In a collection of letters children wrote to Santa Claus, one said, “Dear Santa, you did not bring me anything good last year. You did not bring me anything good the year before that. This is your last chance. Signed, Alfred.”
Another one read like this: “Dear Santa, there are three little boys who live at our house. There is Jeffrey. He is 2. There is David. He is 4. And there is Norman. He is 7. Jeffrey is good some of the time. David is good some of the time. But Norman is good all of the time. I am Norman.”
I am glad that God gave the best He had to give even though we were not good all of the time. “Christ Jesus came into the world to save sinners,” (1 Timothy 1:15). We are those sinners.
Admittedly this is not a popular idea. Most people sentimentalize the Christian experience and play down the reason for it all.
Humorist Dave Barry said that to avoid offending anybody, the schools have dropped religion altogether and started singing about the weather. “At my son’s school,” he wrote, “they now hold the winter program in February and sing increasingly non-memorable songs such as ‘Winter Wonderland’ and ‘Frosty the Snowman’ and – this is a real song – ‘Suzy Snowflake.’ …A visitor from another planet would assume that the children belonged to the Church of Meteorology!”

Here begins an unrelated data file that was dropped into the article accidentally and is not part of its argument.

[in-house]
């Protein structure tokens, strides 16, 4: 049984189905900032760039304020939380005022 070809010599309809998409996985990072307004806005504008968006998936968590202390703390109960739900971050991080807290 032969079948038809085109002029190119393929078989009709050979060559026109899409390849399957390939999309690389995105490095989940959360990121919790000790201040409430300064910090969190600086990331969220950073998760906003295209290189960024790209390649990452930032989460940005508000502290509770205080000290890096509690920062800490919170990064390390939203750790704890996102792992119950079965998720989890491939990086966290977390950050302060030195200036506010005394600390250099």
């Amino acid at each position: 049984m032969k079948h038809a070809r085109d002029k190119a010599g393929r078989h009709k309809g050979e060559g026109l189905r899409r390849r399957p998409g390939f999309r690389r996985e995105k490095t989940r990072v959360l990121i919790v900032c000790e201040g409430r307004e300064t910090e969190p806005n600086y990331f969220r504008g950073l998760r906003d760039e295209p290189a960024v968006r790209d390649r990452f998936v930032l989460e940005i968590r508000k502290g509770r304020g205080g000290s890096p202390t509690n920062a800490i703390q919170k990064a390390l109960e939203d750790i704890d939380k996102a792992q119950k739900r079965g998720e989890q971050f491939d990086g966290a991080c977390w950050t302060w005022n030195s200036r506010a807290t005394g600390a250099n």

Even in some churches where Christmas is observed there is little mention of why Jesus came.
The stark reality is that it was our sin that brought the Son of God to earth. It’s not enough to say “Christ Jesus came into the world.” The teaching of the New Testament is that our Lord came “to save sinners.” This is consistent with the words of Jesus about why He came (Luke 19:10). The Apostle who wrote this said that this message is truthful and trustworthy and universally valid.
Like a dreaded biochemical contagion, sin has infected us all. Without Christ, our condition is hopeless.
Chief of sinners though I be
Jesus shed His blood for me;
Died that I might live on high:
Lives that I may never die.
Christmas is the celebration of His coming to “save” us from our sin and to bring us to God. This message, says Paul, “deserves full acceptance” by everybody, everywhere.
In one of the Christmas texts we read at this time of year an angel appeared to Joseph and said, “She (Mary) will give birth to a son, and you are to give him the name Jesus, because he will save his people from their sins” (Matthew 1:21).
Our culture may try to sidestep the uncomfortable subject of sin. But let’s never forget that the basic reason for Jesus’ coming, the “why” of Christmas, is deliverance form sin. Thanks be to God for His indescribable gift!